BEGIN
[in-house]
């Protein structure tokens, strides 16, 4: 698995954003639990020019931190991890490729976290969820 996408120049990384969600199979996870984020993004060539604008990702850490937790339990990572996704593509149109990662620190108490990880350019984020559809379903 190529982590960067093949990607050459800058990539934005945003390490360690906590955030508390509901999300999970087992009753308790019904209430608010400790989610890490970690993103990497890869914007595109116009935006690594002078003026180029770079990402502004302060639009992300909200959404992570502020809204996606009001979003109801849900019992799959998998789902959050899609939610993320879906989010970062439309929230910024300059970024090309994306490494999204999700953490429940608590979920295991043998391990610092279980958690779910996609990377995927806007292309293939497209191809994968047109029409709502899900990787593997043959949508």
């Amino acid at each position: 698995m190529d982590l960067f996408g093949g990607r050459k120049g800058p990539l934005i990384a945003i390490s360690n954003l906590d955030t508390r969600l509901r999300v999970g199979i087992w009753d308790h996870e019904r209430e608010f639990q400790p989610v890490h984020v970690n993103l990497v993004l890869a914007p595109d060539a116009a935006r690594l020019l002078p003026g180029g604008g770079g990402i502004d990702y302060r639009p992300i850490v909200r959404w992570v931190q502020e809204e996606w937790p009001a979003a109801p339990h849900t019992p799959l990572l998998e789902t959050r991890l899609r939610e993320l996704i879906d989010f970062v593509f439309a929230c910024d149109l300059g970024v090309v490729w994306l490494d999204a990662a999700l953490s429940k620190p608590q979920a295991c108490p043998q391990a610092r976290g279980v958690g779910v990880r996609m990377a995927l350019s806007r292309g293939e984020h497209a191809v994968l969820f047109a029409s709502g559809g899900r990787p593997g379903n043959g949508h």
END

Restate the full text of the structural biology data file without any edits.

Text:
[in-house]
């Protein structure tokens, strides 16, 4: 698995954003639990020019931190991890490729976290969820 996408120049990384969600199979996870984020993004060539604008990702850490937790339990990572996704593509149109990662620190108490990880350019984020559809379903 190529982590960067093949990607050459800058990539934005945003390490360690906590955030508390509901999300999970087992009753308790019904209430608010400790989610890490970690993103990497890869914007595109116009935006690594002078003026180029770079990402502004302060639009992300909200959404992570502020809204996606009001979003109801849900019992799959998998789902959050899609939610993320879906989010970062439309929230910024300059970024090309994306490494999204999700953490429940608590979920295991043998391990610092279980958690779910996609990377995927806007292309293939497209191809994968047109029409709502899900990787593997043959949508």
């Amino acid at each position: 698995m190529d982590l960067f996408g093949g990607r050459k120049g800058p990539l934005i990384a945003i390490s360690n954003l906590d955030t508390r969600l509901r999300v999970g199979i087992w009753d308790h996870e019904r209430e608010f639990q400790p989610v890490h984020v970690n993103l990497v993004l890869a914007p595109d060539a116009a935006r690594l020019l002078p003026g180029g604008g770079g990402i502004d990702y302060r639009p992300i850490v909200r959404w992570v931190q502020e809204e996606w937790p009001a979003a109801p339990h849900t019992p799959l990572l998998e789902t959050r991890l899609r939610e993320l996704i879906d989010f970062v593509f439309a929230c910024d149109l300059g970024v090309v490729w994306l490494d999204a990662a999700l953490s429940k620190p608590q979920a295991c108490p043998q391990a610092r976290g279980v958690g779910v990880r996609m990377a995927l350019s806007r292309g293939e984020h497209a191809v994968l969820f047109a029409s709502g559809g899900r990787p593997g379903n043959g949508h």